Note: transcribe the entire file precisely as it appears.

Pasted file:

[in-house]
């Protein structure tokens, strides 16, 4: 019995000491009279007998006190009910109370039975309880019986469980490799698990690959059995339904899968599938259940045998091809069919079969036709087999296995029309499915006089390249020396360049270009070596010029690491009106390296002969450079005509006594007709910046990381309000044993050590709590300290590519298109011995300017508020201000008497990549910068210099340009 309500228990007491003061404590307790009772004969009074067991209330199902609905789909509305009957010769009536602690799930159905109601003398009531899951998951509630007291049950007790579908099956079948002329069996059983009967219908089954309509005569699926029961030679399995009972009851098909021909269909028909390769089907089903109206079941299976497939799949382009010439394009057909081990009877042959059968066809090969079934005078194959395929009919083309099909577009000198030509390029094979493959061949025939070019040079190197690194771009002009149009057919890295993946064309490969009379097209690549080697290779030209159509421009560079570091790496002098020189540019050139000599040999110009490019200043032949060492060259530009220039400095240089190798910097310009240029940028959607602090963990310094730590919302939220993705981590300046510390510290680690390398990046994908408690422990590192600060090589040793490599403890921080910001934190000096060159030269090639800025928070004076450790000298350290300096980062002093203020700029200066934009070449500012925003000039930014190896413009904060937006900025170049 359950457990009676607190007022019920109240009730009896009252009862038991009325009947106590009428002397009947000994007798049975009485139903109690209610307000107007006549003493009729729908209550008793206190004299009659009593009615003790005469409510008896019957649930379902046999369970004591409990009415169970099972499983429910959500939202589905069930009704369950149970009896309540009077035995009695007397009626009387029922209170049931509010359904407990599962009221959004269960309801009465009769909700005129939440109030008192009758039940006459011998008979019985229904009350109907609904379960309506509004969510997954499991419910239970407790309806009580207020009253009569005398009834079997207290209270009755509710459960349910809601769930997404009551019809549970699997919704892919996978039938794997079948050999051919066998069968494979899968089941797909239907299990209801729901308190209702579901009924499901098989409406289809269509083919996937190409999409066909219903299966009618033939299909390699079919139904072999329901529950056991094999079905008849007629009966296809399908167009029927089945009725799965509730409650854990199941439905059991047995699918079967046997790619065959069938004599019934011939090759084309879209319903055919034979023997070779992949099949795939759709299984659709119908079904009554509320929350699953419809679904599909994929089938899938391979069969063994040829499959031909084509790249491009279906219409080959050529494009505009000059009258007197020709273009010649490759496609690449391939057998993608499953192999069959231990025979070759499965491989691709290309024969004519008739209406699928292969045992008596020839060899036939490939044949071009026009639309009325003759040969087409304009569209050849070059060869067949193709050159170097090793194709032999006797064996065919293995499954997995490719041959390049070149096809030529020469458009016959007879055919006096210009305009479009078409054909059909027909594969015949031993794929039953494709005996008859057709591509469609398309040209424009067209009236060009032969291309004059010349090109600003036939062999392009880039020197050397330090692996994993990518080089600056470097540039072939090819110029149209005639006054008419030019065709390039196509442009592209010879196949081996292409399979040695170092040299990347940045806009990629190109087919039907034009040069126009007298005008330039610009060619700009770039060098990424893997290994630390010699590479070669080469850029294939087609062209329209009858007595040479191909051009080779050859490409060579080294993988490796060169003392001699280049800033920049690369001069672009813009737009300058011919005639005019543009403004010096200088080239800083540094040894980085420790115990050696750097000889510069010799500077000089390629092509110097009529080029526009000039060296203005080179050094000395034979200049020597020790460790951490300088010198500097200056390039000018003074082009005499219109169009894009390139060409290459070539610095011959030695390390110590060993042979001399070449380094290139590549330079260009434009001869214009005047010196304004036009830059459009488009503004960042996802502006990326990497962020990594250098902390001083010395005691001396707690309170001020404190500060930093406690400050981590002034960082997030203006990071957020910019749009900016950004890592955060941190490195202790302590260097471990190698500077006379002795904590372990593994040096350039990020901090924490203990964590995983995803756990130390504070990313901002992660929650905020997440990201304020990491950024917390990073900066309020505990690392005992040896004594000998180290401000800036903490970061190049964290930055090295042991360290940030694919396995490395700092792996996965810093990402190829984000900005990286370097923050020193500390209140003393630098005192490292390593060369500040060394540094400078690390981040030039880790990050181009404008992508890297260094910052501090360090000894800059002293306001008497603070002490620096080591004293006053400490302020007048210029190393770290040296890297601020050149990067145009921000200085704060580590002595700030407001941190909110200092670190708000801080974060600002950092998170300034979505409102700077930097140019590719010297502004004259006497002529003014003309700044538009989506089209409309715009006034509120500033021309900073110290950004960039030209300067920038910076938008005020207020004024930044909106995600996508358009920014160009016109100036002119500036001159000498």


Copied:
[in-house]
């Protein structure tokens, strides 16, 4: 019995000491009279007998006190009910109370039975309880019986469980490799698990690959059995339904899968599938259940045998091809069919079969036709087999296995029309499915006089390249020396360049270009070596010029690491009106390296002969450079005509006594007709910046990381309000044993050590709590300290590519298109011995300017508020201000008497990549910068210099340009 309500228990007491003061404590307790009772004969009074067991209330199902609905789909509305009957010769009536602690799930159905109601003398009531899951998951509630007291049950007790579908099956079948002329069996059983009967219908089954309509005569699926029961030679399995009972009851098909021909269909028909390769089907089903109206079941299976497939799949382009010439394009057909081990009877042959059968066809090969079934005078194959395929009919083309099909577009000198030509390029094979493959061949025939070019040079190197690194771009002009149009057919890295993946064309490969009379097209690549080697290779030209159509421009560079570091790496002098020189540019050139000599040999110009490019200043032949060492060259530009220039400095240089190798910097310009240029940028959607602090963990310094730590919302939220993705981590300046510390510290680690390398990046994908408690422990590192600060090589040793490599403890921080910001934190000096060159030269090639800025928070004076450790000298350290300096980062002093203020700029200066934009070449500012925003000039930014190896413009904060937006900025170049 359950457990009676607190007022019920109240009730009896009252009862038991009325009947106590009428002397009947000994007798049975009485139903109690209610307000107007006549003493009729729908209550008793206190004299009659009593009615003790005469409510008896019957649930379902046999369970004591409990009415169970099972499983429910959500939202589905069930009704369950149970009896309540009077035995009695007397009626009387029922209170049931509010359904407990599962009221959004269960309801009465009769909700005129939440109030008192009758039940006459011998008979019985229904009350109907609904379960309506509004969510997954499991419910239970407790309806009580207020009253009569005398009834079997207290209270009755509710459960349910809601769930997404009551019809549970699997919704892919996978039938794997079948050999051919066998069968494979899968089941797909239907299990209801729901308190209702579901009924499901098989409406289809269509083919996937190409999409066909219903299966009618033939299909390699079919139904072999329901529950056991094999079905008849007629009966296809399908167009029927089945009725799965509730409650854990199941439905059991047995699918079967046997790619065959069938004599019934011939090759084309879209319903055919034979023997070779992949099949795939759709299984659709119908079904009554509320929350699953419809679904599909994929089938899938391979069969063994040829499959031909084509790249491009279906219409080959050529494009505009000059009258007197020709273009010649490759496609690449391939057998993608499953192999069959231990025979070759499965491989691709290309024969004519008739209406699928292969045992008596020839060899036939490939044949071009026009639309009325003759040969087409304009569209050849070059060869067949193709050159170097090793194709032999006797064996065919293995499954997995490719041959390049070149096809030529020469458009016959007879055919006096210009305009479009078409054909059909027909594969015949031993794929039953494709005996008859057709591509469609398309040209424009067209009236060009032969291309004059010349090109600003036939062999392009880039020197050397330090692996994993990518080089600056470097540039072939090819110029149209005639006054008419030019065709390039196509442009592209010879196949081996292409399979040695170092040299990347940045806009990629190109087919039907034009040069126009007298005008330039610009060619700009770039060098990424893997290994630390010699590479070669080469850029294939087609062209329209009858007595040479191909051009080779050859490409060579080294993988490796060169003392001699280049800033920049690369001069672009813009737009300058011919005639005019543009403004010096200088080239800083540094040894980085420790115990050696750097000889510069010799500077000089390629092509110097009529080029526009000039060296203005080179050094000395034979200049020597020790460790951490300088010198500097200056390039000018003074082009005499219109169009894009390139060409290459070539610095011959030695390390110590060993042979001399070449380094290139590549330079260009434009001869214009005047010196304004036009830059459009488009503004960042996802502006990326990497962020990594250098902390001083010395005691001396707690309170001020404190500060930093406690400050981590002034960082997030203006990071957020910019749009900016950004890592955060941190490195202790302590260097471990190698500077006379002795904590372990593994040096350039990020901090924490203990964590995983995803756990130390504070990313901002992660929650905020997440990201304020990491950024917390990073900066309020505990690392005992040896004594000998180290401000800036903490970061190049964290930055090295042991360290940030694919396995490395700092792996996965810093990402190829984000900005990286370097923050020193500390209140003393630098005192490292390593060369500040060394540094400078690390981040030039880790990050181009404008992508890297260094910052501090360090000894800059002293306001008497603070002490620096080591004293006053400490302020007048210029190393770290040296890297601020050149990067145009921000200085704060580590002595700030407001941190909110200092670190708000801080974060600002950092998170300034979505409102700077930097140019590719010297502004004259006497002529003014003309700044538009989506089209409309715009006034509120500033021309900073110290950004960039030209300067920038910076938008005020207020004024930044909106995600996508358009920014160009016109100036002119500036001159000498």